Formulation and evaluation of modified release eudragit® matrices containing diclofenac sodium.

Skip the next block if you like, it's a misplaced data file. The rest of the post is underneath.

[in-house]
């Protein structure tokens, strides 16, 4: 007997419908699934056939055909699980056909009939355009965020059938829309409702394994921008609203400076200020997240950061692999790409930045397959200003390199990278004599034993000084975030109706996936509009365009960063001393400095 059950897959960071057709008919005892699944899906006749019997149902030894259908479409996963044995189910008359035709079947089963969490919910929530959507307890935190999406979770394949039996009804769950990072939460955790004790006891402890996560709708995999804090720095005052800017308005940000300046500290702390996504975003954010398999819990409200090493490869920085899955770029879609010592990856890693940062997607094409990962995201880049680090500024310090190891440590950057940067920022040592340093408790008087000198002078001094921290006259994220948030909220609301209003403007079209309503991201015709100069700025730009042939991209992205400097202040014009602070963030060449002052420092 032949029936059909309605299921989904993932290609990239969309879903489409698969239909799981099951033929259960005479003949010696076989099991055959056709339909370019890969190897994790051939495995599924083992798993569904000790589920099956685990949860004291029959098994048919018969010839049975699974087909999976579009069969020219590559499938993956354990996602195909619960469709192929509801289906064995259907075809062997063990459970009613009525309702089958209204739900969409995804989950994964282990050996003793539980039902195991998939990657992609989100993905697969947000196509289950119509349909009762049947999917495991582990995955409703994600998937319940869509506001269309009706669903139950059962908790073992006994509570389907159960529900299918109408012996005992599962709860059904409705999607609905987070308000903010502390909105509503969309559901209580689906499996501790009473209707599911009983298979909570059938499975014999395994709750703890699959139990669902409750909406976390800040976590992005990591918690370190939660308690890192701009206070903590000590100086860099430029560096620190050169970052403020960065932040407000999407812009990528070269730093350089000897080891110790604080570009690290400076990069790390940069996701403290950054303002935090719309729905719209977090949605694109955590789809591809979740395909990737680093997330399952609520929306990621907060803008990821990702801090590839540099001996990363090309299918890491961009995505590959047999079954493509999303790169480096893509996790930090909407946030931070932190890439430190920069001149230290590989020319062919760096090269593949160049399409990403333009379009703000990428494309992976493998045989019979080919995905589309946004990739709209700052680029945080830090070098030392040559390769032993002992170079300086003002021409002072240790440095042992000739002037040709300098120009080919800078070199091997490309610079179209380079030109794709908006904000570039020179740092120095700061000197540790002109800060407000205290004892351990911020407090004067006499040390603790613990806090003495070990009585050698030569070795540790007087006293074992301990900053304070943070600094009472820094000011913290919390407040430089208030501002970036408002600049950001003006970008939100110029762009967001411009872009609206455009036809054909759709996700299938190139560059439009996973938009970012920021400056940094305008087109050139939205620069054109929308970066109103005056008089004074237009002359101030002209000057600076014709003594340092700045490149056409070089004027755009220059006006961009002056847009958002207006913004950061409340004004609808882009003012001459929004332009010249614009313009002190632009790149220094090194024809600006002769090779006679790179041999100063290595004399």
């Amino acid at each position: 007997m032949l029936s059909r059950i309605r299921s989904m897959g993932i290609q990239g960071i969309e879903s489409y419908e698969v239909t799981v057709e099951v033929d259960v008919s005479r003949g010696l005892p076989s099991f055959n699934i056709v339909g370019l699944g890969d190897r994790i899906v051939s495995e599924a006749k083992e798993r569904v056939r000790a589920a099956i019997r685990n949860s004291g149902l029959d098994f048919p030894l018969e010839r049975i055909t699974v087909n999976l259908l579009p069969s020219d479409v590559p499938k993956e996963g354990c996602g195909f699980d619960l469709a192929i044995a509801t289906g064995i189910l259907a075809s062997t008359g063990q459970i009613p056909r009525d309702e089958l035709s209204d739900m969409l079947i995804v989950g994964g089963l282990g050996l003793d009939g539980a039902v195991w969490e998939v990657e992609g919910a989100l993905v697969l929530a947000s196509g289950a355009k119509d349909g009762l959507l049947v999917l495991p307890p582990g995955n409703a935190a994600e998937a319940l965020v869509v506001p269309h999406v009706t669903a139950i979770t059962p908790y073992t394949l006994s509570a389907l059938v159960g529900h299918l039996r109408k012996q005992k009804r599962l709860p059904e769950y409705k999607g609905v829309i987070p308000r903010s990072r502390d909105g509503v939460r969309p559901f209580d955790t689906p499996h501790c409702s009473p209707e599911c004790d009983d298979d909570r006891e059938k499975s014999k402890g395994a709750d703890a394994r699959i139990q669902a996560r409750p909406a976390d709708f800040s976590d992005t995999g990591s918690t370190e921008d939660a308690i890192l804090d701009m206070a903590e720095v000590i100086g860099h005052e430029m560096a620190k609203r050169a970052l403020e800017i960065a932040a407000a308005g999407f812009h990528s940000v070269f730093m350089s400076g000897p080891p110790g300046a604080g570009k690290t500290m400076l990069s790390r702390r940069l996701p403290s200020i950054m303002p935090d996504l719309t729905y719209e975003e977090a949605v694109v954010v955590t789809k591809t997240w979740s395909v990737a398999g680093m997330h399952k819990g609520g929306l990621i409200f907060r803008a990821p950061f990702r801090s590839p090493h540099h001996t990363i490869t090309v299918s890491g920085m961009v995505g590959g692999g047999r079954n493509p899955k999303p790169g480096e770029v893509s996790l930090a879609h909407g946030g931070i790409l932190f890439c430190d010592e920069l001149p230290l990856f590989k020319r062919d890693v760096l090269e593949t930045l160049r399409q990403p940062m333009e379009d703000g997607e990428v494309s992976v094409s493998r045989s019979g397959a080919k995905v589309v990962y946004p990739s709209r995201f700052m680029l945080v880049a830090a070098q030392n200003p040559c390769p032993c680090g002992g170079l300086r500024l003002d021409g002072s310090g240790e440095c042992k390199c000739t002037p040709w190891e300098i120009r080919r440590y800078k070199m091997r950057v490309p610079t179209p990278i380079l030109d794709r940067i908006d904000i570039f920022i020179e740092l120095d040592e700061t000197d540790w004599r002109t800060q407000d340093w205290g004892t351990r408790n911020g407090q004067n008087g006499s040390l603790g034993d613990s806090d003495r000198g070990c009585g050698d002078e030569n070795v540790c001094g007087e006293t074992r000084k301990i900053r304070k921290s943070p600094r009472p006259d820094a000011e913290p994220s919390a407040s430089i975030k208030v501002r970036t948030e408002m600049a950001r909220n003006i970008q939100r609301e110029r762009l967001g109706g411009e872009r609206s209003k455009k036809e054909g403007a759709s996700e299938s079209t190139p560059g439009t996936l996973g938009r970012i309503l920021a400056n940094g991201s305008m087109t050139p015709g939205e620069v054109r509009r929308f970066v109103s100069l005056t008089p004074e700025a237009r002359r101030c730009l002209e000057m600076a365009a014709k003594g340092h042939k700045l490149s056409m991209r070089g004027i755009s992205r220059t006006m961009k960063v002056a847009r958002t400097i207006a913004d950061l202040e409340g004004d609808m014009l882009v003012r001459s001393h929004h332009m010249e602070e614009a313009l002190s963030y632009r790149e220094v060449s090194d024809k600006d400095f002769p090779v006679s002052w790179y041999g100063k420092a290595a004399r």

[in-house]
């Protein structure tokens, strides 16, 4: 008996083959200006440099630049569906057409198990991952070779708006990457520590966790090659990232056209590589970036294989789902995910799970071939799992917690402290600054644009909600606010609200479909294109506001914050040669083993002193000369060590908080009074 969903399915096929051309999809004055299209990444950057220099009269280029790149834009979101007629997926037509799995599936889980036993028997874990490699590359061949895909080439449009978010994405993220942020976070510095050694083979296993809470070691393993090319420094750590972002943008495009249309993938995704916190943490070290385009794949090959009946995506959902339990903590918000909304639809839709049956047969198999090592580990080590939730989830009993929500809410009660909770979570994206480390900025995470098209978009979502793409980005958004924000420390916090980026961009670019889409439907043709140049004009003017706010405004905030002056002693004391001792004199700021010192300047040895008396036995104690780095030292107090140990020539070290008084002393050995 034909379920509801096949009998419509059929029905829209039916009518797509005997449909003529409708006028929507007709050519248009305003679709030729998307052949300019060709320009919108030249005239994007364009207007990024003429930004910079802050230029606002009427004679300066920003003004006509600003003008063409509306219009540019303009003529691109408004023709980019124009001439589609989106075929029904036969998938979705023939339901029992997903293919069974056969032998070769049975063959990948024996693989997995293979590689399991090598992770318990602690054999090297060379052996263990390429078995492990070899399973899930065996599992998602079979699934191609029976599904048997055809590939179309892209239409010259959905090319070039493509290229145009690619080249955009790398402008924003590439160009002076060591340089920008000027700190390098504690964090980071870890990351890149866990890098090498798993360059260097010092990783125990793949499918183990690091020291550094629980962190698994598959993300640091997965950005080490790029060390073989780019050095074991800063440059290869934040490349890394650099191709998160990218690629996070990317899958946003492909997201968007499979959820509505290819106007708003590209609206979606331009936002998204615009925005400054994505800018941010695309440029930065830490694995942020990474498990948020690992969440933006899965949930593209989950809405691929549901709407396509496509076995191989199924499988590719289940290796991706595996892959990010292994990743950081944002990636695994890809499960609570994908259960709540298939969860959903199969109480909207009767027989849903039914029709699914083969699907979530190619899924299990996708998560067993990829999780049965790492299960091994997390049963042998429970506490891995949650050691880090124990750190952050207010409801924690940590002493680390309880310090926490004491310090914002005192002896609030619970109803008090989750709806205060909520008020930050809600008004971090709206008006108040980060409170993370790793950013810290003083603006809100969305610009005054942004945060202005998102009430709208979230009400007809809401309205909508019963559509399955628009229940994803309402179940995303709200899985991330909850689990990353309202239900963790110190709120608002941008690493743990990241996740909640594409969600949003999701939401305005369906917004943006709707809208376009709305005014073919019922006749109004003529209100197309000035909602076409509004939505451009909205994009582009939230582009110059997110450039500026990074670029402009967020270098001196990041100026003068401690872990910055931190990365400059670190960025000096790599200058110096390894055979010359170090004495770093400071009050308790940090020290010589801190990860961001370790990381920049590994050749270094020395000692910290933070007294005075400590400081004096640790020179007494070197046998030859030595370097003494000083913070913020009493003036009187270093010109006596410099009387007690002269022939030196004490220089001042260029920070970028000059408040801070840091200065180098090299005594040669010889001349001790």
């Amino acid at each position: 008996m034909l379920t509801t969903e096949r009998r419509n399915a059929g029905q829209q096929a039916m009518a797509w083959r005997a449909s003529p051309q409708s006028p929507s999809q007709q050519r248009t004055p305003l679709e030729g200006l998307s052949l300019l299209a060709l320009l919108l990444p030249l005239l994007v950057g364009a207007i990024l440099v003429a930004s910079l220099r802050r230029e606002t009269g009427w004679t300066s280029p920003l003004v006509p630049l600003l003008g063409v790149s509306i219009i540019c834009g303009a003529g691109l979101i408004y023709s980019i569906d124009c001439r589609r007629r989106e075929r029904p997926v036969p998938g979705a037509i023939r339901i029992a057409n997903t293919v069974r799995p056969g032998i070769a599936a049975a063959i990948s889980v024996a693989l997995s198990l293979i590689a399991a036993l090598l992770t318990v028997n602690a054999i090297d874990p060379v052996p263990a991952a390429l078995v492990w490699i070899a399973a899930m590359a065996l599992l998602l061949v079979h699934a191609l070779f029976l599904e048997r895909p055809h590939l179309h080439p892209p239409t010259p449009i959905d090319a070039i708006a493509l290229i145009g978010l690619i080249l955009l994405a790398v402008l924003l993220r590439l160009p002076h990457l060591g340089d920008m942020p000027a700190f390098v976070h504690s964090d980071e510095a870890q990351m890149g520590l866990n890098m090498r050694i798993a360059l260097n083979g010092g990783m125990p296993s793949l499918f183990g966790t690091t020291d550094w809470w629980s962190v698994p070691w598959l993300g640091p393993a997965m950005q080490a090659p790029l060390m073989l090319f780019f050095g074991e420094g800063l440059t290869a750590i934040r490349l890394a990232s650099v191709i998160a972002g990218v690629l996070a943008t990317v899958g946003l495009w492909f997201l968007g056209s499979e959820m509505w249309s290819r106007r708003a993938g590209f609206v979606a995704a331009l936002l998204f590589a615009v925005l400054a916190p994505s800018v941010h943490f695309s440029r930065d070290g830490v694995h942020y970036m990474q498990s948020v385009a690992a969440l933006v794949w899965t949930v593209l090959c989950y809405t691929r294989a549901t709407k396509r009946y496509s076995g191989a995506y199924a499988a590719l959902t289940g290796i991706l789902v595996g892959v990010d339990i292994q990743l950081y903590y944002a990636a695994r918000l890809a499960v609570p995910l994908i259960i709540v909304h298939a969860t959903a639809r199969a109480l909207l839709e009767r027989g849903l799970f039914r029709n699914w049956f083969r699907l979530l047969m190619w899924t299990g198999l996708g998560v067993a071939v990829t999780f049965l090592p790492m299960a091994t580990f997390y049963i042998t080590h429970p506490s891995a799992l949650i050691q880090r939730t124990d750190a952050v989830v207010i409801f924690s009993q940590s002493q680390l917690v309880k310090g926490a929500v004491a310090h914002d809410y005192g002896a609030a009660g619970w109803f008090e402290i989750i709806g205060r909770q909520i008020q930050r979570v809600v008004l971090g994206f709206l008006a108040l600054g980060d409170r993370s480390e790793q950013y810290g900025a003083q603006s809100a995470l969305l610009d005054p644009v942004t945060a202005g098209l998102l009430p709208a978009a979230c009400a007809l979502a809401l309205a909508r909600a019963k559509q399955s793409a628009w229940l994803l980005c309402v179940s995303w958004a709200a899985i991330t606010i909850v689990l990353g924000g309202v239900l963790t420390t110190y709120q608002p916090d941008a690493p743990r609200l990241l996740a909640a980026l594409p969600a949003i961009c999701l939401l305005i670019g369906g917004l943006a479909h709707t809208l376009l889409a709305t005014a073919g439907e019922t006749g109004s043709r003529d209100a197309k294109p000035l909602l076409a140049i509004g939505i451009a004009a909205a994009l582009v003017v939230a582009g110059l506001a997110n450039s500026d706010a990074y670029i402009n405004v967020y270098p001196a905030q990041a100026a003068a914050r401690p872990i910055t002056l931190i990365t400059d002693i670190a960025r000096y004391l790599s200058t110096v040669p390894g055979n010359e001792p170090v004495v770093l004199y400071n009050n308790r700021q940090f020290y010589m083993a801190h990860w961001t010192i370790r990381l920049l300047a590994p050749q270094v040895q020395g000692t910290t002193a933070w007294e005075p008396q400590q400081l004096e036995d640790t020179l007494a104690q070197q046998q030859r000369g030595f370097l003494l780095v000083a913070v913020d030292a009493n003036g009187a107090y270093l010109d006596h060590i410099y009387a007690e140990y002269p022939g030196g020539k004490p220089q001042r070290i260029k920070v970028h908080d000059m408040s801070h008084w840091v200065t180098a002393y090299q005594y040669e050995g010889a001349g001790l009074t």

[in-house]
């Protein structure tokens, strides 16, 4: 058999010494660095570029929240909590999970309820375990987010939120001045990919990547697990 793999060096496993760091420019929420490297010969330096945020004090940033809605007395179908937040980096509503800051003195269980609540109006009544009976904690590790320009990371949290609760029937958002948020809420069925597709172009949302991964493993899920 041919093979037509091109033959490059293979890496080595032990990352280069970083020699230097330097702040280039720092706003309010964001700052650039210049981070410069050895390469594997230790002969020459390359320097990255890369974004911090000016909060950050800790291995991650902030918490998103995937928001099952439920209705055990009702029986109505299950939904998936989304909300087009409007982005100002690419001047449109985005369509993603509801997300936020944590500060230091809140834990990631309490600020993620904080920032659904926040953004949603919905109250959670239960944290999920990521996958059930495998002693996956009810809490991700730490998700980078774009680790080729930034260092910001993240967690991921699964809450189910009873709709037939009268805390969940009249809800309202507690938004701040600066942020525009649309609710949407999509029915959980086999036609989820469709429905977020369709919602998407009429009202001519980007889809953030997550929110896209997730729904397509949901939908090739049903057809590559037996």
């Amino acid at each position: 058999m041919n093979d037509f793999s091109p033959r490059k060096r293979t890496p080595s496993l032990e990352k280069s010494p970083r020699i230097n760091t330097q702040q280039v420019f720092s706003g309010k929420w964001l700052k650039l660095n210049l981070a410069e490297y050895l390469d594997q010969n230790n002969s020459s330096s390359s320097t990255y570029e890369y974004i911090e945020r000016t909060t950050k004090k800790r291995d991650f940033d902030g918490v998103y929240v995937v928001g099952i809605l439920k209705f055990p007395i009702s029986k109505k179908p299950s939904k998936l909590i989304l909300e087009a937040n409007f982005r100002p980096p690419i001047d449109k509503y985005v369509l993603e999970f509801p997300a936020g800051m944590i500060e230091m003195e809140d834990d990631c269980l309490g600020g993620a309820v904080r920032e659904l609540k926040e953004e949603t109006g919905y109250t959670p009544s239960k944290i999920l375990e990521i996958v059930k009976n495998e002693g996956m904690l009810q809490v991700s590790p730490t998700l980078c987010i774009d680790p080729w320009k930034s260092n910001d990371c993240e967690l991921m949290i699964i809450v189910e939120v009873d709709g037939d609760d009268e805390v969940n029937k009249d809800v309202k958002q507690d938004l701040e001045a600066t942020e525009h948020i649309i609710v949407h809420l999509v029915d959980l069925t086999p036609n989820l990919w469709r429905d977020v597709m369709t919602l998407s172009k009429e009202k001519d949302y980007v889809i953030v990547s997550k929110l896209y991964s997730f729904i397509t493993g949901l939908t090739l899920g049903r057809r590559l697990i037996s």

The aim of the present study was to formulate oral modified release matrices of diclofenac sodium, using the Eudragit® polymers. In addition to the formulation processes, numerous variables had to be investigated, which included dissolution variables, formulation variables, and processing variables. The application of the tabletting technique as well as the use of Eudragit® polymers to modify the release of diclofenac sodium is motivated at the outset. A comprehensive review of modified drug release, the use of the tabletting methodologies and the application of Eudragit® polymers are presented. In-process quality control tests as well as the mechanisms and interpretation of the dissolution process are outlined. Diclofenac sodium, a potent nonsteroidal anti-inflammatory drug, was used in the present study, hence a brief review of this drug is also presented. The direct compression as well as the wet granulation tabletting methods were investigated. The major limitation of the direct compression method was found to be the lack of suitable flow properties of the powder blend. The wet granulation technique however, was successfully employed to prepare various diclofenac sodium Eudragit® matrix tablets. All tablets were prepared to contain 100 mg diclofenac sodium. The optimisation process was shown to be an integral procedure in influencing the matrix characteristics. In addition, it was shown that drug release was significantly influenced by different types and concentrations of Eudragit® polymers. A specific formulation was selected to investigate the integrity of the matrices produced by the wet granulation technique. The drug release profile of a commercially available modified release preparation containing diclofenac sodium viz. Veltex® 100 CR (reference standard) was also obtained. A comparison of the drug release profiles of Veltex® 100 CR capsules and the selected formulation showed them to be markedly dissimilar. Hence, a strong motivation is provided for rationalising the selection of the particular formulation in the present study, that was shown to release diclofenac sodium optimally. The selected formulation was prepared using a combination of the Eudragit® RL and Eudragit® RS polymers. In vitro dissolution studies on the selected as well as various other formulations demonstrated the wet granulation method to be both predictable and reproducible. However, absolute drug release independency of dissolution methods, media and agitation rates was unattainable. Furthermore, drug release was shown to be pH dependent. The selected formula was subjected to certain formulation and processing variables. An increase in the concentrations of lactose and starch was shown to increase drug release. Different types of diluents were also shown to influence drug release from the tablets. The method of incorporation of the lubricant, magnesium stearate, was investigated. Compression studies demonstrated the susceptibility of the tablets to changes in drug release behaviour and morphological characteristics as the hardness was varied. X-ray diffraction studies demonstrated that the processes of granulation and compression did not promote any atomic rearrangement of the drug and Eudragit® polymers. Scanning electron microscopy was useful in investigating the integrity and surface morphology of newly formulated as well as stored samples, while energy dispersive x-ray microprobe analysis adequately revealed the elemental composition of the tablets. The selected formulation was shown to be stable at room temperature (21 ±1°C) and low temperature (5± 1°C), while storage at 37°C with 80% relative humidity and 40°C demonstrated significantly decreased drug release behaviour during short term (3 months) stability testing. Tablet hardness evaluated during the stability testing showed that there were virtually no differences in tablet hardness between the room temperature and low temperature samples, while tablets stored at 37°C with 80% relative humidity and 40°C hardened considerably. However, tablet potencies and the moisture content of the samples were not significantly influenced during the storage period. In addition to usual observations and mathematical manipulation, some of the data generated from this study were also evaluated statistically.